Some of the greatest benefits to human health and well-being have been provided by modern methods of chemical synthesis. Boron compounds provide some of the most widely used reagents in chemistry and are employed in myriad syntheses of pharmaceutical and other high value molecules (e.g. with uses in electronic materials and chemical sensing). Organoborane, boronate ester and boronic acid derivatives, thus, provide some of the most practically useful intermediates in synthetic and medicinal chemistry, to the extent that the application of boron in organic synthesis has been recognised by the award of two Nobel prizes (Brown in 1979 and Suzuki in 2010). Despite these advances, almost all of these compounds are synthesised from starting materials in which boron acts as an electron acceptor (electrophile). This is a natural consequence of boron's position at the top of group 13 in the periodic table and presents a severe limitation to the types and variety of boron compounds that can be made.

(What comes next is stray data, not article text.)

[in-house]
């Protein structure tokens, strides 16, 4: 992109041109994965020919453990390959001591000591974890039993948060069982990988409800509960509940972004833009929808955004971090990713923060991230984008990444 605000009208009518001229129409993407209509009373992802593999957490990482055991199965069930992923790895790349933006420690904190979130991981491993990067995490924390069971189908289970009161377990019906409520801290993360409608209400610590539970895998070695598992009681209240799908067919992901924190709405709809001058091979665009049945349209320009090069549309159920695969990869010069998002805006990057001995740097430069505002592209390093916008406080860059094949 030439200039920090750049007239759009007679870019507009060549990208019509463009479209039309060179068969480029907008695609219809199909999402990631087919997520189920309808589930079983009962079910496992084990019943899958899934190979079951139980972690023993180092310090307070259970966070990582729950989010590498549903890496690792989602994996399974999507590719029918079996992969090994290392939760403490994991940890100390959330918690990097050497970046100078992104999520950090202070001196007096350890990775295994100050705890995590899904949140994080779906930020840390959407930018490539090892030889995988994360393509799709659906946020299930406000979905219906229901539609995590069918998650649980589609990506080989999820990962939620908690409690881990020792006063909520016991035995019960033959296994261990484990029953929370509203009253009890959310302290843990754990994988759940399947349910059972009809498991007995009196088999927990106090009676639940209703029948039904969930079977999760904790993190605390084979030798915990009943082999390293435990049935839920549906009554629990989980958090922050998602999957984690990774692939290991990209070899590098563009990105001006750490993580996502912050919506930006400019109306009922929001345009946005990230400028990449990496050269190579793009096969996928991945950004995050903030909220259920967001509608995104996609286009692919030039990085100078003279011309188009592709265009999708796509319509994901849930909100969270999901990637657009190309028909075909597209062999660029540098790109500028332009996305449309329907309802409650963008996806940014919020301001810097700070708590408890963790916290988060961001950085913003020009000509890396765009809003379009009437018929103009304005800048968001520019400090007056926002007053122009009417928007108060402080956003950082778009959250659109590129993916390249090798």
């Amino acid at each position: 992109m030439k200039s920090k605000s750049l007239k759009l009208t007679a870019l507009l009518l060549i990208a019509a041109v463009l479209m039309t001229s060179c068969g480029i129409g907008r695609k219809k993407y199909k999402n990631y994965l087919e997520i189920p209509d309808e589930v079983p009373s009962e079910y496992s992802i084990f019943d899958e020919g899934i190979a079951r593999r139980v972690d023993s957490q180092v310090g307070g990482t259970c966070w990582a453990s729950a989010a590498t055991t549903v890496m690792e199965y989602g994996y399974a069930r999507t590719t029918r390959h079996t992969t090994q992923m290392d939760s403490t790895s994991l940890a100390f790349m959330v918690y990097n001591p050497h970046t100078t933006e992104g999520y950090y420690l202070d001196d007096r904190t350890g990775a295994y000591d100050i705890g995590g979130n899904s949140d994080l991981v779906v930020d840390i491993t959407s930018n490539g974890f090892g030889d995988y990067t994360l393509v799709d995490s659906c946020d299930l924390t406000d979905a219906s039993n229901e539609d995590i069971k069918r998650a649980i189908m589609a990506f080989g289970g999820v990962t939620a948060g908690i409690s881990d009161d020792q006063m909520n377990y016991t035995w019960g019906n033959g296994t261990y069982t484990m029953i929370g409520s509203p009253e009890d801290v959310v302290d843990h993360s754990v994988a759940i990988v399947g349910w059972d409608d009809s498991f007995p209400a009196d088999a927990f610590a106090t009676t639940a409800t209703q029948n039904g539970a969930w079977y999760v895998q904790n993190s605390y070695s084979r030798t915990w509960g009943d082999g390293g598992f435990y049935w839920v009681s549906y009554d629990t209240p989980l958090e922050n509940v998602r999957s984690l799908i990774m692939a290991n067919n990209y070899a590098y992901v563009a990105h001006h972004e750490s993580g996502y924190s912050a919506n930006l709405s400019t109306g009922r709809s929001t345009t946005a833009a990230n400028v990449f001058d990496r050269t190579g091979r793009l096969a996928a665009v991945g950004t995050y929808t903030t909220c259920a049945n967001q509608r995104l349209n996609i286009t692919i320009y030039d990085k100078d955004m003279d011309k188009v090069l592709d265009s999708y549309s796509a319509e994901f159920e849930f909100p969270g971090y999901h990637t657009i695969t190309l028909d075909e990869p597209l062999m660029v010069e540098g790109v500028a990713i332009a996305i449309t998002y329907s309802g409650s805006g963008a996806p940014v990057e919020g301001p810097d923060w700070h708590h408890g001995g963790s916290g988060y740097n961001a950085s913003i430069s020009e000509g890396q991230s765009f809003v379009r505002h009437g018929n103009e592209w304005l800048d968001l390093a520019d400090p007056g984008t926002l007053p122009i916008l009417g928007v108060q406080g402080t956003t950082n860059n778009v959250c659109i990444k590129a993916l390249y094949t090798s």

In this project we will build on our recent discovery (Nature Commun. 2017, 8, 15022) that derivatives in which boron is bonded to a less electronegative group 2 element, magnesium, are easily generated by activation of the B-B bonds of commercially available diboranes. In contrast to the vast majority of available boron reagents, the boron in these compounds reacts as a potent electron donor (nucleophile), providing the potential to allow the synthesis of a wide variety of new boron-containing molecules. In this project, we will apply a multifaceted inorganic/organic synthetic and computational approach to devise, understand and apply a wide array of new and highly reactive boron derivatives of the group 2 metals, primarily magnesium and calcium. The attractiveness of these latter elements is underscored by their negligible toxicity, high natural abundance and resultant low cost. Furthermore, the boron nucleophiles developed in this project will be used in the synthesis of a plethora of unprecedented and previously inaccessible organic and inorganic boron-containing compounds. Our ultimate objective is to ensure that these reagents are available from commercial chemical suppliers and nothing short of establishing previously inaccessible boron nucleophiles as off-the-shelf reagents in the synthetic chemist's larder.